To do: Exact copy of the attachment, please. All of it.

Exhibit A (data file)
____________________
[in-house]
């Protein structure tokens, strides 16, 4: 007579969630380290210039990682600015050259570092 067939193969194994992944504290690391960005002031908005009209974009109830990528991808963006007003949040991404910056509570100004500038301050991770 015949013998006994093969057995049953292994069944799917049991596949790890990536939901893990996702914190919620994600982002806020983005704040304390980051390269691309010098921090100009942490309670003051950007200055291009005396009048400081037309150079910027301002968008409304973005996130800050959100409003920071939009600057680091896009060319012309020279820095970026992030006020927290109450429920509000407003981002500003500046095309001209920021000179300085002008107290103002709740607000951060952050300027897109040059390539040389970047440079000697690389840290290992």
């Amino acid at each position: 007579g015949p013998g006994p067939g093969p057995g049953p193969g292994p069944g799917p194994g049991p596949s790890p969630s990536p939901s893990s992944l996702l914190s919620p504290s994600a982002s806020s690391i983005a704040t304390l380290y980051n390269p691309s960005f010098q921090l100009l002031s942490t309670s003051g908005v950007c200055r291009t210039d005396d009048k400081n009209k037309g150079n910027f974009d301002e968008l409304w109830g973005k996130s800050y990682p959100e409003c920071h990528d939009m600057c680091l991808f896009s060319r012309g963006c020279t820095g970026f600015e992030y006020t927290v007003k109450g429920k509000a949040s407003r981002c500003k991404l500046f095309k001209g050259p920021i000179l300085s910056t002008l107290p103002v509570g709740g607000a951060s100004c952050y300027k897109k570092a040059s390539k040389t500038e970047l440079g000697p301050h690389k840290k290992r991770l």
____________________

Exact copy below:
[in-house]
């Protein structure tokens, strides 16, 4: 007579969630380290210039990682600015050259570092 067939193969194994992944504290690391960005002031908005009209974009109830990528991808963006007003949040991404910056509570100004500038301050991770 015949013998006994093969057995049953292994069944799917049991596949790890990536939901893990996702914190919620994600982002806020983005704040304390980051390269691309010098921090100009942490309670003051950007200055291009005396009048400081037309150079910027301002968008409304973005996130800050959100409003920071939009600057680091896009060319012309020279820095970026992030006020927290109450429920509000407003981002500003500046095309001209920021000179300085002008107290103002709740607000951060952050300027897109040059390539040389970047440079000697690389840290290992």
């Amino acid at each position: 007579g015949p013998g006994p067939g093969p057995g049953p193969g292994p069944g799917p194994g049991p596949s790890p969630s990536p939901s893990s992944l996702l914190s919620p504290s994600a982002s806020s690391i983005a704040t304390l380290y980051n390269p691309s960005f010098q921090l100009l002031s942490t309670s003051g908005v950007c200055r291009t210039d005396d009048k400081n009209k037309g150079n910027f974009d301002e968008l409304w109830g973005k996130s800050y990682p959100e409003c920071h990528d939009m600057c680091l991808f896009s060319r012309g963006c020279t820095g970026f600015e992030y006020t927290v007003k109450g429920k509000a949040s407003r981002c500003k991404l500046f095309k001209g050259p920021i000179l300085s910056t002008l107290p103002v509570g709740g607000a951060s100004c952050y300027k897109k570092a040059s390539k040389t500038e970047l440079g000697p301050h690389k840290k290992r991770l």